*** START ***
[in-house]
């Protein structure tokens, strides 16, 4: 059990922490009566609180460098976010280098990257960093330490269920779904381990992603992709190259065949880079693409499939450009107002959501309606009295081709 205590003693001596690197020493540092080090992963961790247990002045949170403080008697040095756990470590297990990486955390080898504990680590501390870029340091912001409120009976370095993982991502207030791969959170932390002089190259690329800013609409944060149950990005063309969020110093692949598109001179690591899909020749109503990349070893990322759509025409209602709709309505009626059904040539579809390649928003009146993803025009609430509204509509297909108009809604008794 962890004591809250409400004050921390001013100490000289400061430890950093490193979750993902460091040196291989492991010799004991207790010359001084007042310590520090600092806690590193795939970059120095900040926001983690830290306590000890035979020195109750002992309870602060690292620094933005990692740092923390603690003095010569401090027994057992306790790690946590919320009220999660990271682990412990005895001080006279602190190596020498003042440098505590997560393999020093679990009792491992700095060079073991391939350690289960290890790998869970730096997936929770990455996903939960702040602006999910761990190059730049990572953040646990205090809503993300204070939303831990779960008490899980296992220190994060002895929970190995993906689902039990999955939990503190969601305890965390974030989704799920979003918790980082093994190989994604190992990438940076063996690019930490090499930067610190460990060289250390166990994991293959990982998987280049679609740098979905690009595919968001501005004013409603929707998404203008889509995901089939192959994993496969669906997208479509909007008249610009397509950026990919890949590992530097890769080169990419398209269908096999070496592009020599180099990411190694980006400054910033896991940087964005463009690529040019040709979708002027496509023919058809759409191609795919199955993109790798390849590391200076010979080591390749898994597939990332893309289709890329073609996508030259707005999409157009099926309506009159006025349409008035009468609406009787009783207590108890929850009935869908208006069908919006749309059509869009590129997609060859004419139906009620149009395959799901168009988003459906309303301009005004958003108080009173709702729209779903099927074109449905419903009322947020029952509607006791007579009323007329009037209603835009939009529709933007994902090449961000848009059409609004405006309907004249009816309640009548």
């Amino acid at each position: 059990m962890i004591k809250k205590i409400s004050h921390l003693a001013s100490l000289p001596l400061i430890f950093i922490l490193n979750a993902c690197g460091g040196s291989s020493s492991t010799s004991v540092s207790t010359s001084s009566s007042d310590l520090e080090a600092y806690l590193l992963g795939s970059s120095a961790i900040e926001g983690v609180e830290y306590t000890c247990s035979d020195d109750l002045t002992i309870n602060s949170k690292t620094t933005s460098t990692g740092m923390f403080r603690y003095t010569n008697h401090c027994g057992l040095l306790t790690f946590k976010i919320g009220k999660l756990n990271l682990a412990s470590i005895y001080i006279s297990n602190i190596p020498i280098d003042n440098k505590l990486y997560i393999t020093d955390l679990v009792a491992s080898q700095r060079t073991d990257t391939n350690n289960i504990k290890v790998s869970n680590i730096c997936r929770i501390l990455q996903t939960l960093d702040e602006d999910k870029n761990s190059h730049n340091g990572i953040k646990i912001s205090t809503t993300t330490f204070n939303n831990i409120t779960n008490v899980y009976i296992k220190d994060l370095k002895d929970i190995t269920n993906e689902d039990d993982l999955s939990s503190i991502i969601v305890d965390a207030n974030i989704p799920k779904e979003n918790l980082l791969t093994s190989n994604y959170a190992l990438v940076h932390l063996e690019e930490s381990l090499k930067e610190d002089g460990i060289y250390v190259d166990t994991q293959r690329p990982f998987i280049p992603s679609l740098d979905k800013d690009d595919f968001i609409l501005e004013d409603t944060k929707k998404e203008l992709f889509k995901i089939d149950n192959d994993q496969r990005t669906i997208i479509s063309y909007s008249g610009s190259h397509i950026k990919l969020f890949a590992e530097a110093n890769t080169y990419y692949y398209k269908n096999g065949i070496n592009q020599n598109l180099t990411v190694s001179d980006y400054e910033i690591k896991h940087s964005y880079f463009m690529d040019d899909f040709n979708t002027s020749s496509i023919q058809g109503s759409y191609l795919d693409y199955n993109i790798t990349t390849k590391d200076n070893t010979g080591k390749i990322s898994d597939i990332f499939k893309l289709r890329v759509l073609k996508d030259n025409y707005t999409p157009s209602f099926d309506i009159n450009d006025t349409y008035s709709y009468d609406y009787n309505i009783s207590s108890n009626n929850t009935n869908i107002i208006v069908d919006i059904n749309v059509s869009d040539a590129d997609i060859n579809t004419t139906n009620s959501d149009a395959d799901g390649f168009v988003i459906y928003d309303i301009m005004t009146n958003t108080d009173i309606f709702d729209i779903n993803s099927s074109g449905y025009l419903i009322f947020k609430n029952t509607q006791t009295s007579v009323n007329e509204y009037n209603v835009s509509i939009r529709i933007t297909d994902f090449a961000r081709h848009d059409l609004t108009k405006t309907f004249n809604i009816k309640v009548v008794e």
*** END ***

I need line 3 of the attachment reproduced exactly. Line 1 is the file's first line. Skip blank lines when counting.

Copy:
């Amino acid at each position: 059990m962890i004591k809250k205590i409400s004050h921390l003693a001013s100490l000289p001596l400061i430890f950093i922490l490193n979750a993902c690197g460091g040196s291989s020493s492991t010799s004991v540092s207790t010359s001084s009566s007042d310590l520090e080090a600092y806690l590193l992963g795939s970059s120095a961790i900040e926001g983690v609180e830290y306590t000890c247990s035979d020195d109750l002045t002992i309870n602060s949170k690292t620094t933005s460098t990692g740092m923390f403080r603690y003095t010569n008697h401090c027994g057992l040095l306790t790690f946590k976010i919320g009220k999660l756990n990271l682990a412990s470590i005895y001080i006279s297990n602190i190596p020498i280098d003042n440098k505590l990486y997560i393999t020093d955390l679990v009792a491992s080898q700095r060079t073991d990257t391939n350690n289960i504990k290890v790998s869970n680590i730096c997936r929770i501390l990455q996903t939960l960093d702040e602006d999910k870029n761990s190059h730049n340091g990572i953040k646990i912001s205090t809503t993300t330490f204070n939303n831990i409120t779960n008490v899980y009976i296992k220190d994060l370095k002895d929970i190995t269920n993906e689902d039990d993982l999955s939990s503190i991502i969601v305890d965390a207030n974030i989704p799920k779904e979003n918790l980082l791969t093994s190989n994604y959170a190992l990438v940076h932390l063996e690019e930490s381990l090499k930067e610190d002089g460990i060289y250390v190259d166990t994991q293959r690329p990982f998987i280049p992603s679609l740098d979905k800013d690009d595919f968001i609409l501005e004013d409603t944060k929707k998404e203008l992709f889509k995901i089939d149950n192959d994993q496969r990005t669906i997208i479509s063309y909007s008249g610009s190259h397509i950026k990919l969020f890949a590992e530097a110093n890769t080169y990419y692949y398209k269908n096999g065949i070496n592009q020599n598109l180099t990411v190694s001179d980006y400054e910033i690591k896991h940087s964005y880079f463009m690529d040019d899909f040709n979708t002027s020749s496509i023919q058809g109503s759409y191609l795919d693409y199955n993109i790798t990349t390849k590391d200076n070893t010979g080591k390749i990322s898994d597939i990332f499939k893309l289709r890329v759509l073609k996508d030259n025409y707005t999409p157009s209602f099926d309506i009159n450009d006025t349409y008035s709709y009468d609406y009787n309505i009783s207590s108890n009626n929850t009935n869908i107002i208006v069908d919006i059904n749309v059509s869009d040539a590129d997609i060859n579809t004419t139906n009620s959501d149009a395959d799901g390649f168009v988003i459906y928003d309303i301009m005004t009146n958003t108080d009173i309606f709702d729209i779903n993803s099927s074109g449905y025009l419903i009322f947020k609430n029952t509607q006791t009295s007579v009323n007329e509204y009037n209603v835009s509509i939009r529709i933007t297909d994902f090449a961000r081709h848009d059409l609004t108009k405006t309907f004249n809604i009816k309640v009548v008794e």